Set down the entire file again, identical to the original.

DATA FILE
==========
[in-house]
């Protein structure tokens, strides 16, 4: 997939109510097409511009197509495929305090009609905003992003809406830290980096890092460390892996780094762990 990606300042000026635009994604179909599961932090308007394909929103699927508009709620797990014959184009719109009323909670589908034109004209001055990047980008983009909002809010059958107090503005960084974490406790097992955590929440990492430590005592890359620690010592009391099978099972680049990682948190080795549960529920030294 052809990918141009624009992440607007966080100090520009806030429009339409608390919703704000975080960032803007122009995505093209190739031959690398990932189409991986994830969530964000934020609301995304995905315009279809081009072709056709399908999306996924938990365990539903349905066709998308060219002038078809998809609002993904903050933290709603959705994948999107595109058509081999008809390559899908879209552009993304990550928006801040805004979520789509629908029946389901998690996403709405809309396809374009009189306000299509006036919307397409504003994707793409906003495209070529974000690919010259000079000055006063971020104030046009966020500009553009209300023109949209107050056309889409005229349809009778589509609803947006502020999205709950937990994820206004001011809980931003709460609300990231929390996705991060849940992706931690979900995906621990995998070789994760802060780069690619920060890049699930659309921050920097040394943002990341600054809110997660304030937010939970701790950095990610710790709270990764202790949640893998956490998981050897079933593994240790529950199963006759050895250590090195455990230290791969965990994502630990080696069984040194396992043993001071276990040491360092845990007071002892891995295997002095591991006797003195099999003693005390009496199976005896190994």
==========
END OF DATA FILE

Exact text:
[in-house]
């Protein structure tokens, strides 16, 4: 997939109510097409511009197509495929305090009609905003992003809406830290980096890092460390892996780094762990 990606300042000026635009994604179909599961932090308007394909929103699927508009709620797990014959184009719109009323909670589908034109004209001055990047980008983009909002809010059958107090503005960084974490406790097992955590929440990492430590005592890359620690010592009391099978099972680049990682948190080795549960529920030294 052809990918141009624009992440607007966080100090520009806030429009339409608390919703704000975080960032803007122009995505093209190739031959690398990932189409991986994830969530964000934020609301995304995905315009279809081009072709056709399908999306996924938990365990539903349905066709998308060219002038078809998809609002993904903050933290709603959705994948999107595109058509081999008809390559899908879209552009993304990550928006801040805004979520789509629908029946389901998690996403709405809309396809374009009189306000299509006036919307397409504003994707793409906003495209070529974000690919010259000079000055006063971020104030046009966020500009553009209300023109949209107050056309889409005229349809009778589509609803947006502020999205709950937990994820206004001011809980931003709460609300990231929390996705991060849940992706931690979900995906621990995998070789994760802060780069690619920060890049699930659309921050920097040394943002990341600054809110997660304030937010939970701790950095990610710790709270990764202790949640893998956490998981050897079933593994240790529950199963006759050895250590090195455990230290791969965990994502630990080696069984040194396992043993001071276990040491360092845990007071002892891995295997002095591991006797003195099999003693005390009496199976005896190994």